The World According to ‘Kuya Germs’

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There is no true-blue Filipino movie fan who does not know German Moreno, 82. Even the most casual showbiz watcher recognizes him as the guy who eternally wears those glittery suits on TV chanting “Walang tulugan!” at past midnight on Saturdays when most of Metro Manila are either fast asleep or out on the town – the entertainment industry icon rather reverently called Master Showman surrounded by a coterie of young aspirants eager to earn a slice of the showbiz pie.

One either loved him or considered him obsolete. The latter includes those who think they know better than a veteran who had seen and done it all. To them, ‘Kuya Germs’ was a relic of an era long past whose ideas about how to entertain an audience were best consigned to steel filing cabinets for moths to devour. An era which actually spelled entertainment with a capital E, sorely lacking in this age of rehashed soap operas and auto tuned singing stars.

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Those who loved him, on the other hand, count many of the “bigatin” stars who command big bucks today and the newbies that he tirelessly took under his wing through the years. The Philippine entertainment industry as a whole look up to him, as well they should being that he seemed to be the only person among the ranks (of actors, producers, directors, etc.) who actually walked the talk – taking to heart and deed his love for the industry that made him the person he came to be. The stuff that truly breeds legends.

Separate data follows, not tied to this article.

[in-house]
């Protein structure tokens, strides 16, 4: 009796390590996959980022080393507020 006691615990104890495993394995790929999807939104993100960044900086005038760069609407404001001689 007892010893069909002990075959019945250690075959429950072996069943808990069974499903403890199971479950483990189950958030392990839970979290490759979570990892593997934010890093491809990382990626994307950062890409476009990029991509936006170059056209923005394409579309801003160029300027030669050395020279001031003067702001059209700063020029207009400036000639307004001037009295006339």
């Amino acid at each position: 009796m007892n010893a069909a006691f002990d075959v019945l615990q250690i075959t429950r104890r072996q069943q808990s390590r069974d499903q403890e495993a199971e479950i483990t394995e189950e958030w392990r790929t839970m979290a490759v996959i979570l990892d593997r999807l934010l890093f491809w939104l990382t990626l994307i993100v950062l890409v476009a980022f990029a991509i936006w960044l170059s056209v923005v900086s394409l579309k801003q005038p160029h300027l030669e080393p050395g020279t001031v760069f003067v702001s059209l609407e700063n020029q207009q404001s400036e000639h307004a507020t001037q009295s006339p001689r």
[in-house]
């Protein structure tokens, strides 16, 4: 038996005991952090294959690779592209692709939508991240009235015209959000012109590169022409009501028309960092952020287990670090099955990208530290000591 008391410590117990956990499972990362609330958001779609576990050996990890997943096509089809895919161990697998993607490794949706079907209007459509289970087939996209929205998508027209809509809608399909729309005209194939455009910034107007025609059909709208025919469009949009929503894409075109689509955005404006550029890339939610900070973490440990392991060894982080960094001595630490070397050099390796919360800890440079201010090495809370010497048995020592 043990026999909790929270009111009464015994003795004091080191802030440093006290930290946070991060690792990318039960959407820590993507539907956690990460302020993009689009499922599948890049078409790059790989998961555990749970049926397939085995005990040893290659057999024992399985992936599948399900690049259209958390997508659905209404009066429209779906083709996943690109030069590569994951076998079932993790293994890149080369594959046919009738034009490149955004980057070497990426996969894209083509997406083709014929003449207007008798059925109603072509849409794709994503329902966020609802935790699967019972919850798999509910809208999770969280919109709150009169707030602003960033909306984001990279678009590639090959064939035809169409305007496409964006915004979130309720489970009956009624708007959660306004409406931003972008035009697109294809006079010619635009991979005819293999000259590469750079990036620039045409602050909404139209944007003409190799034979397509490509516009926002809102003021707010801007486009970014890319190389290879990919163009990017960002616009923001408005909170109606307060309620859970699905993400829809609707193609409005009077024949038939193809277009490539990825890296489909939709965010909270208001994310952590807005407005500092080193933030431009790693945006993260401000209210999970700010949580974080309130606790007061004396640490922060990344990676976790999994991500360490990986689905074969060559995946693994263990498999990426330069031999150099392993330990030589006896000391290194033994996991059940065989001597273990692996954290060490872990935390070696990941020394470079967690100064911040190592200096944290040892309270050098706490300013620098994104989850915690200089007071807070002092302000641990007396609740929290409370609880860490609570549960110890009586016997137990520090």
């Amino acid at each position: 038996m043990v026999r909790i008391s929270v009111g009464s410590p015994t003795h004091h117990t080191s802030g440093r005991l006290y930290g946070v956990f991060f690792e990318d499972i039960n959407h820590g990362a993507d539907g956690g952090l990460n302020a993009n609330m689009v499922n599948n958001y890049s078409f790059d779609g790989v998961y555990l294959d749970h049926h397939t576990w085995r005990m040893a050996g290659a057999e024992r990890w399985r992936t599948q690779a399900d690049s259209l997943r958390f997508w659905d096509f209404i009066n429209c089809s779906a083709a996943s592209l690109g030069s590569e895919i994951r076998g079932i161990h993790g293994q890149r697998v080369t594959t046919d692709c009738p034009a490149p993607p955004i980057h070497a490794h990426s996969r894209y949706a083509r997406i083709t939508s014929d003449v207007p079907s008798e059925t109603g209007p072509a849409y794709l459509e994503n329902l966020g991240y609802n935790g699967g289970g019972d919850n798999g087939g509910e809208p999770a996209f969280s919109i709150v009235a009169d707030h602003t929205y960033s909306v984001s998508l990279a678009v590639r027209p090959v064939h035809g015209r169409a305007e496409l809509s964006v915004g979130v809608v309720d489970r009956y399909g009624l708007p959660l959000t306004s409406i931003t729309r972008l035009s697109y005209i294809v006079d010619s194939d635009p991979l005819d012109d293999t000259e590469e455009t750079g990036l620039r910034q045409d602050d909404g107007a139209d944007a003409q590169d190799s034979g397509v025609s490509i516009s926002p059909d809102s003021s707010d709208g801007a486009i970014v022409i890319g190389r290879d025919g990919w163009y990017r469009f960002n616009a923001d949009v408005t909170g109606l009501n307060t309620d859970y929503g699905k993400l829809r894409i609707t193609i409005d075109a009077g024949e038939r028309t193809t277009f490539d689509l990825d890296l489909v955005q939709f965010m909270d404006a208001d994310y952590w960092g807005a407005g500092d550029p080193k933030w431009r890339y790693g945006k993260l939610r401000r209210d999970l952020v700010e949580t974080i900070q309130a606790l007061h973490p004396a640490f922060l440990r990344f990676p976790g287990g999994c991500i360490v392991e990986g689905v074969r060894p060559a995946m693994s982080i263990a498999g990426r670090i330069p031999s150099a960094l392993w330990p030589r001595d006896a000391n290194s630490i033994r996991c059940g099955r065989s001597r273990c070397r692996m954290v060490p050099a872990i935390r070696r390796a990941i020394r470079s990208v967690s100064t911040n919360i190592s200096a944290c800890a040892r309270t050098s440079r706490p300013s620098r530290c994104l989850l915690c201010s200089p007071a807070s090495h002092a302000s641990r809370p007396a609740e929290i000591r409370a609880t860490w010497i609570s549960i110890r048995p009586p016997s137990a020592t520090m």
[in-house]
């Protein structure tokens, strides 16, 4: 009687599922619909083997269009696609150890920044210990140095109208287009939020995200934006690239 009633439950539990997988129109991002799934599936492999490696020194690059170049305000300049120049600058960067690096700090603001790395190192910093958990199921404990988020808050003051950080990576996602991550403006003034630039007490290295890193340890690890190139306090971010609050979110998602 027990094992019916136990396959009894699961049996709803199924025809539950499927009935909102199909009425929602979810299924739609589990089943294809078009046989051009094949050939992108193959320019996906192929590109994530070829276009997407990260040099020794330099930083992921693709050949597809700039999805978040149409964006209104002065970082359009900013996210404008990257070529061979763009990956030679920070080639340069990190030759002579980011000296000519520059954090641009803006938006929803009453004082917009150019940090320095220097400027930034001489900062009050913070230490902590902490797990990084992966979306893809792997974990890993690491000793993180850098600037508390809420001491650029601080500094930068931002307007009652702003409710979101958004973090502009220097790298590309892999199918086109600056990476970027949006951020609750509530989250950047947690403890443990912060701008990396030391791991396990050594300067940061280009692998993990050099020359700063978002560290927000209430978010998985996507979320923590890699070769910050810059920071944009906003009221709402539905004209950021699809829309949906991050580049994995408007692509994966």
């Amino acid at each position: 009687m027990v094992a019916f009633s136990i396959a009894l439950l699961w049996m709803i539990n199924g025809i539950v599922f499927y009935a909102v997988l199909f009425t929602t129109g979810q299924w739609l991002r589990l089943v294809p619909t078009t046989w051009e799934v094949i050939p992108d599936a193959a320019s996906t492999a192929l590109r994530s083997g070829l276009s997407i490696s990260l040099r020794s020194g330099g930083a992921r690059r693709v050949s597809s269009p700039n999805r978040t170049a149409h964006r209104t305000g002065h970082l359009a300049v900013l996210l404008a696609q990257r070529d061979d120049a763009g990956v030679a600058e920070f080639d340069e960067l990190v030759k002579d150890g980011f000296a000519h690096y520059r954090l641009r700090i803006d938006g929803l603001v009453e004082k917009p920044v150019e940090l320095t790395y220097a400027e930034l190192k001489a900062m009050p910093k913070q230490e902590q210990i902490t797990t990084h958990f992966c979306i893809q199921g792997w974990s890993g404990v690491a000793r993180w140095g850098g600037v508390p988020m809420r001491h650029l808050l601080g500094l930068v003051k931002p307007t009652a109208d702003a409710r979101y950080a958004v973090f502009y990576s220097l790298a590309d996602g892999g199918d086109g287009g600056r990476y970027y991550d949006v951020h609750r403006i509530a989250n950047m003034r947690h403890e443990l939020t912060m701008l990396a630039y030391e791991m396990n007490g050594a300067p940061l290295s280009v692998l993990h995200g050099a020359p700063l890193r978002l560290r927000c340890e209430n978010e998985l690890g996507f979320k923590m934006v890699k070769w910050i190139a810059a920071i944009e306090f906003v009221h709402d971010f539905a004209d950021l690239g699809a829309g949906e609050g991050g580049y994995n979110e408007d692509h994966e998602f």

From this movie fan’s point of view, there was more to the man than the praises being showered on him now that he is dead. True, he had a propensity for long speeches, he tended to ramble on and on when given the opportunity – mostly repetitive statements about his history as an entertainer and the values he wanted to inculcate in the young – which ate considerably into his airtime and made his audience cringe in awkward anticipation. No one would dare cut him off, lest they be accused of disrespect. But he knew when to stop. That is, when his eyes would start to get cloudy and his voice would crack.